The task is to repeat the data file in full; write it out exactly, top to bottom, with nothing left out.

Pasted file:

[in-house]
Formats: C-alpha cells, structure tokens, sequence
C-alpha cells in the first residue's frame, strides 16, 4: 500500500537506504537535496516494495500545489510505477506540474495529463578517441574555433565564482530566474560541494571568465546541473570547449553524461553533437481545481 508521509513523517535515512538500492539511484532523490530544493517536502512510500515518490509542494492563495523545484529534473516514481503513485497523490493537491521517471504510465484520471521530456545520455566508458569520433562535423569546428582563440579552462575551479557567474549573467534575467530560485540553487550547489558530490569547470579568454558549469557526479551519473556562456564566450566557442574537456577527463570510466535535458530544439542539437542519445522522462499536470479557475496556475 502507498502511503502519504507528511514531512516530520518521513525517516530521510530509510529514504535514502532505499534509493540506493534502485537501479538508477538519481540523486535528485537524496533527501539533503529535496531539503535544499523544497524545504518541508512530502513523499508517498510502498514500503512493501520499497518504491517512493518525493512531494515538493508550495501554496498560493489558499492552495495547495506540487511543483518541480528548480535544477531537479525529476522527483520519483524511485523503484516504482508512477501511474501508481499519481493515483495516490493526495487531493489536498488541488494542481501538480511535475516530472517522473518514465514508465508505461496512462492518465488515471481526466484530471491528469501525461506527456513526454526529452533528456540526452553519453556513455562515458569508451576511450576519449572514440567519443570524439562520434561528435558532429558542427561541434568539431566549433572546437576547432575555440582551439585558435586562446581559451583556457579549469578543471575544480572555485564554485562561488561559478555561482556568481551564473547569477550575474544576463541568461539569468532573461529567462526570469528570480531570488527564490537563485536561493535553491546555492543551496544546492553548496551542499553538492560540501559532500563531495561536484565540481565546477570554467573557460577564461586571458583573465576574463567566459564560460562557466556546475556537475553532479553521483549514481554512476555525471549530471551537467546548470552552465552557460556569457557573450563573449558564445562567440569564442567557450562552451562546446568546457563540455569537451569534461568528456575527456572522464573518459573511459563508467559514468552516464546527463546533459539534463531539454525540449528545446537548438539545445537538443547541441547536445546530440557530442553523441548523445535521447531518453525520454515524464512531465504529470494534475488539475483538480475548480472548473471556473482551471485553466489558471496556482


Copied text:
[in-house]
Formats: C-alpha cells, structure tokens, sequence
C-alpha cells in the first residue's frame, strides 16, 4: 500500500537506504537535496516494495500545489510505477506540474495529463578517441574555433565564482530566474560541494571568465546541473570547449553524461553533437481545481 508521509513523517535515512538500492539511484532523490530544493517536502512510500515518490509542494492563495523545484529534473516514481503513485497523490493537491521517471504510465484520471521530456545520455566508458569520433562535423569546428582563440579552462575551479557567474549573467534575467530560485540553487550547489558530490569547470579568454558549469557526479551519473556562456564566450566557442574537456577527463570510466535535458530544439542539437542519445522522462499536470479557475496556475 502507498502511503502519504507528511514531512516530520518521513525517516530521510530509510529514504535514502532505499534509493540506493534502485537501479538508477538519481540523486535528485537524496533527501539533503529535496531539503535544499523544497524545504518541508512530502513523499508517498510502498514500503512493501520499497518504491517512493518525493512531494515538493508550495501554496498560493489558499492552495495547495506540487511543483518541480528548480535544477531537479525529476522527483520519483524511485523503484516504482508512477501511474501508481499519481493515483495516490493526495487531493489536498488541488494542481501538480511535475516530472517522473518514465514508465508505461496512462492518465488515471481526466484530471491528469501525461506527456513526454526529452533528456540526452553519453556513455562515458569508451576511450576519449572514440567519443570524439562520434561528435558532429558542427561541434568539431566549433572546437576547432575555440582551439585558435586562446581559451583556457579549469578543471575544480572555485564554485562561488561559478555561482556568481551564473547569477550575474544576463541568461539569468532573461529567462526570469528570480531570488527564490537563485536561493535553491546555492543551496544546492553548496551542499553538492560540501559532500563531495561536484565540481565546477570554467573557460577564461586571458583573465576574463567566459564560460562557466556546475556537475553532479553521483549514481554512476555525471549530471551537467546548470552552465552557460556569457557573450563573449558564445562567440569564442567557450562552451562546446568546457563540455569537451569534461568528456575527456572522464573518459573511459563508467559514468552516464546527463546533459539534463531539454525540449528545446537548438539545445537538443547541441547536445546530440557530442553523441548523445535521447531518453525520454515524464512531465504529470494534475488539475483538480475548480472548473471556473482551471485553466489558471496556482